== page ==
Because of Ara’s affection towards the ground root people, his early work comprises the underprivileged people of the society, and he explored the subjects of daily life including fishing, weddings, horse riding, etc. because he was a self-taught artist his work is independent of the academic style of painting which was common at that time. His articulation comes from his heart and the effective use of colors. His painterly forms were raw and eccentric; whatever he represented he did it with whole authority and with his imaginative capacities. His raw identity proved beneficial for him as he entered the world of Modern Indian Art. Experiencing life on the ground roots, Ara was always an innate humanist who helped the other young artists in need of organizing their shows by sending invitations and visiting newspaper offices. He was not only an artist who painted with heart but his compassion toward everyone else was remarkable.
Ara’s major hold was on female nudes and still life, which he did magnificently. His raw approach to portraying his subjects became a unique style and his mise-en-scène was usually a combination of landscapes and stills. The artist often displayed an object against a window or open sky within the intimate setting of a closed room, such as a vase of flowers or a bowl of fruits. His inanimate protagonists were given human-like personalities through light, shadow, and perspective techniques. Ara’s philosophy of portraying female nudes was beyond the realms and explored a fantasized yet the high meticulous style of celebrating the beauty of the female form. It was the poetic simplicity that was the result of his imaginative subject strikes and the reason for people’s gaze. In one vase, a luminescent nude woman is often paired with a rounded vase, with their rounded contours mirroring one another’s voluptuousness. As they gaze at their painted world, solitary women appear at peace with their nudity, often resting and brooding.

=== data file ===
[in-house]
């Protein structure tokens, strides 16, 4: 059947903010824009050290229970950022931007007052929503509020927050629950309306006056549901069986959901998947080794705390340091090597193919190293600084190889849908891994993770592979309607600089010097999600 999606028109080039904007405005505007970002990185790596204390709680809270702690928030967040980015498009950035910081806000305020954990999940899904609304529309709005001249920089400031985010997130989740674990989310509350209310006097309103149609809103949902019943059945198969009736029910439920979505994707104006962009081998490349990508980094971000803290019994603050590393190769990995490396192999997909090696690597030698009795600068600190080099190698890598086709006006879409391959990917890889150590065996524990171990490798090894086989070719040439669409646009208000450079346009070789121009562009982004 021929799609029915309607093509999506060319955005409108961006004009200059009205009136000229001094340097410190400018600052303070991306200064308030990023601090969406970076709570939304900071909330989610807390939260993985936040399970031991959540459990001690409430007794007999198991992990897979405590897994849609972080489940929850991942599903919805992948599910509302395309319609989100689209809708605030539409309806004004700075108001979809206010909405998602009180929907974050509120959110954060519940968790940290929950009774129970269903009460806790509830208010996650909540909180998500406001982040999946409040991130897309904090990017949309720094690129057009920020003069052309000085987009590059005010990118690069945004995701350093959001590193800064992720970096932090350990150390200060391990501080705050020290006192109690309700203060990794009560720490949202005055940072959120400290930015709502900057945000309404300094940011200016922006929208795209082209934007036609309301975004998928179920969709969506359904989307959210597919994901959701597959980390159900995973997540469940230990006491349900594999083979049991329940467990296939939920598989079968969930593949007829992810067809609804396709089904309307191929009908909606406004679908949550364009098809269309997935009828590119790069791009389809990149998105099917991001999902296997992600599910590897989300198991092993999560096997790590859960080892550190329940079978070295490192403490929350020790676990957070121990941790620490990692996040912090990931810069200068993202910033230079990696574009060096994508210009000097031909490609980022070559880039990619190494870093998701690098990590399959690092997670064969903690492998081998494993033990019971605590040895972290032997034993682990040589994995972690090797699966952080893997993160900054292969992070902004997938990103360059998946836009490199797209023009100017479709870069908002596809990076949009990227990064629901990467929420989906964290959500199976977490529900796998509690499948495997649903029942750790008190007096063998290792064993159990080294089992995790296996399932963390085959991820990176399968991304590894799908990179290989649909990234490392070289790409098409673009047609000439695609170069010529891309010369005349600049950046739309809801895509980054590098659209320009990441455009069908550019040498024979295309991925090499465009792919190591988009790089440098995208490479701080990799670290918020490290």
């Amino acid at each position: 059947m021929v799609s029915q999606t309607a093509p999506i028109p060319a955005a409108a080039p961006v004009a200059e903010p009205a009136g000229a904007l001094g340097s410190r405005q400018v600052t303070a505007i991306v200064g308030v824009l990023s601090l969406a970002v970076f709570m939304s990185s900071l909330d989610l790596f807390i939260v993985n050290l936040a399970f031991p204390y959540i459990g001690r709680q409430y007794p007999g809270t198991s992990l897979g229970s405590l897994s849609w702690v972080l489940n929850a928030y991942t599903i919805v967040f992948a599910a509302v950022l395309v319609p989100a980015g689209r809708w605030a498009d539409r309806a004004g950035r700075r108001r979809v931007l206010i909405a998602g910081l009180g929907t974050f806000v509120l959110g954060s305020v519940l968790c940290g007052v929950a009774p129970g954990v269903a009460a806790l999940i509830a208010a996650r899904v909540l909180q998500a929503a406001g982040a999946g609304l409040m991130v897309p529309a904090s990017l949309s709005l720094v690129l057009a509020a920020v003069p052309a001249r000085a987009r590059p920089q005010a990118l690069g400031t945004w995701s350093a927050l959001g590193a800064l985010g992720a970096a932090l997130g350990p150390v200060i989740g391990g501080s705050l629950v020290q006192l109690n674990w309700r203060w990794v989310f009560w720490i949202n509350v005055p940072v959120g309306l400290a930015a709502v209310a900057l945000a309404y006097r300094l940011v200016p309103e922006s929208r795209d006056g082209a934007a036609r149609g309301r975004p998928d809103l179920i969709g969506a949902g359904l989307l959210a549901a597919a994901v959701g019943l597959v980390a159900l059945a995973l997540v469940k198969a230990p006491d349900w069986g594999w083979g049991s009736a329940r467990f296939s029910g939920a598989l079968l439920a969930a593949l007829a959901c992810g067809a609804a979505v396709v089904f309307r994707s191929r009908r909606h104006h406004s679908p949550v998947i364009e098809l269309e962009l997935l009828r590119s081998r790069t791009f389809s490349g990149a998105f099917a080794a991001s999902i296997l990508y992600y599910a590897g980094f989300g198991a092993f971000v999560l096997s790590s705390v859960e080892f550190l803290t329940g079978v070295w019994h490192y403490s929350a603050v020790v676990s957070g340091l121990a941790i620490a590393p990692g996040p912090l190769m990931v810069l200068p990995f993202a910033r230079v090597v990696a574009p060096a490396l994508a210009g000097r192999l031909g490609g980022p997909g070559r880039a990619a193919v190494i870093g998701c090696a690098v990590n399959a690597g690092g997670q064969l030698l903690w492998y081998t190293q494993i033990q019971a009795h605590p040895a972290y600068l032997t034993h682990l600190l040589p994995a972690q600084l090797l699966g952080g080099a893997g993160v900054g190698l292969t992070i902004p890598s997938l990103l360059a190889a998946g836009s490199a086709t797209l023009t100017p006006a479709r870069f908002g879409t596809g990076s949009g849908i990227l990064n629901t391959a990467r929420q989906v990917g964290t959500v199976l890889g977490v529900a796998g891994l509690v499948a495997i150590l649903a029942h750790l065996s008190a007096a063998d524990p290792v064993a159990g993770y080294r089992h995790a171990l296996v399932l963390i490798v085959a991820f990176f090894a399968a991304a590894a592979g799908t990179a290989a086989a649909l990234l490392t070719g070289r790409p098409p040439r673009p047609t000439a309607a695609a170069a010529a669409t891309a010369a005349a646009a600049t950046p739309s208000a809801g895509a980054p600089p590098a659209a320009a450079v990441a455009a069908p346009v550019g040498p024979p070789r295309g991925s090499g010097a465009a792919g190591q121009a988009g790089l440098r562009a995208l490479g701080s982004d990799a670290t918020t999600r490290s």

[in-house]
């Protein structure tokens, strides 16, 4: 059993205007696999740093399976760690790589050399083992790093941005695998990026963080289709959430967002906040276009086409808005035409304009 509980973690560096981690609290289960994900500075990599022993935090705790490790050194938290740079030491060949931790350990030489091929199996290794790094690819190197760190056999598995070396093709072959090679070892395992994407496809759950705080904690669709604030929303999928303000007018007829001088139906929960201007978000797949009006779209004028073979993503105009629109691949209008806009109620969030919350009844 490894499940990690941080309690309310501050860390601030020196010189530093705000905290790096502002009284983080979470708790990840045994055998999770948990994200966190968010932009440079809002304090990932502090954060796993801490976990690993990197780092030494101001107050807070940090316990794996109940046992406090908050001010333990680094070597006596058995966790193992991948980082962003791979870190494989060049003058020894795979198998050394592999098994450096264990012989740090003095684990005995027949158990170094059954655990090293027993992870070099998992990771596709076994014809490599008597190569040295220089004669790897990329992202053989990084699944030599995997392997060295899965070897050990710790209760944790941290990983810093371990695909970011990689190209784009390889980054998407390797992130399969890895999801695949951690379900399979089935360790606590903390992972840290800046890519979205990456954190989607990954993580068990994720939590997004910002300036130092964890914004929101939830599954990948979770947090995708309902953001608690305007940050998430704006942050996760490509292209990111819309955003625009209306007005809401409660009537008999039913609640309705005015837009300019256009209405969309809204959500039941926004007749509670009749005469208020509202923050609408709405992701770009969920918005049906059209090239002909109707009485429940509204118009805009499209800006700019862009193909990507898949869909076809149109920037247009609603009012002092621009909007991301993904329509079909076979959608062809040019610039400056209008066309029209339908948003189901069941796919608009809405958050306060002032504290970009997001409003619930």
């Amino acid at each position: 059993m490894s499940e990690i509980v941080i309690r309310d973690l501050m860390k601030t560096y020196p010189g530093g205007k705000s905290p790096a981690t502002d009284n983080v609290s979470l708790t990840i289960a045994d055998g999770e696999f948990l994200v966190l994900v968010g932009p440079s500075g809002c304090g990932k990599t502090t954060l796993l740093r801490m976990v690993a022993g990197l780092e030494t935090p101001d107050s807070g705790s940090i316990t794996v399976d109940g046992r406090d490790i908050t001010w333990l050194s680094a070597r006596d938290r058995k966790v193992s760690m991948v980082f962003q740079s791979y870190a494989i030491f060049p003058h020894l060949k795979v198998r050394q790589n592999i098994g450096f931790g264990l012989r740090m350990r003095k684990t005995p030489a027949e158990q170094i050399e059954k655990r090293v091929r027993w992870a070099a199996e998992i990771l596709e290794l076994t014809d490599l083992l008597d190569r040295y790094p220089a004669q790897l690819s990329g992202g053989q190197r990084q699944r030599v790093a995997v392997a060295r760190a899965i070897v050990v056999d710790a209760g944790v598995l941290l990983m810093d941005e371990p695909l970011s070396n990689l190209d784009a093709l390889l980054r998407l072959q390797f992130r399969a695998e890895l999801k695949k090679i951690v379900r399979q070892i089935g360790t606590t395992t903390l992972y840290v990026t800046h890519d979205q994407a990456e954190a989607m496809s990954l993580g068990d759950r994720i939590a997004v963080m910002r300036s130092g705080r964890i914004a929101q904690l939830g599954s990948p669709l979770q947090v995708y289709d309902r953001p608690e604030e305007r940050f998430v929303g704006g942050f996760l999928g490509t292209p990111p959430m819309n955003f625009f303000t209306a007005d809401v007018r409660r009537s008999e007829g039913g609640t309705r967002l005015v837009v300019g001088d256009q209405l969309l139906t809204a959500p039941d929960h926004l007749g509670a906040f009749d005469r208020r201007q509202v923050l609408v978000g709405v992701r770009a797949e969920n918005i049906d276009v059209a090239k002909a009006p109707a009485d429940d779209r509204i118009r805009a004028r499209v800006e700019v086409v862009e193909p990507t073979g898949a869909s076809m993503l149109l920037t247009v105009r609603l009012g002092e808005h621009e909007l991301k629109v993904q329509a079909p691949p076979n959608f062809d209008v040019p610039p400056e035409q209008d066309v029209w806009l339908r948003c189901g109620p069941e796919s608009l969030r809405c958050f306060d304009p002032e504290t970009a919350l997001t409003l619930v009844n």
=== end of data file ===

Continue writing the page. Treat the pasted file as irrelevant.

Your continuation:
The spontaneity of Ara’s work was independent of academic principles. Not only did he engage intellectually with his subjects, but he also expressed his innermost self in his art. The strokes of his brush were guided by his intuition throughout his life. He passed away in 1985, aged 71, after a long and prosperous life.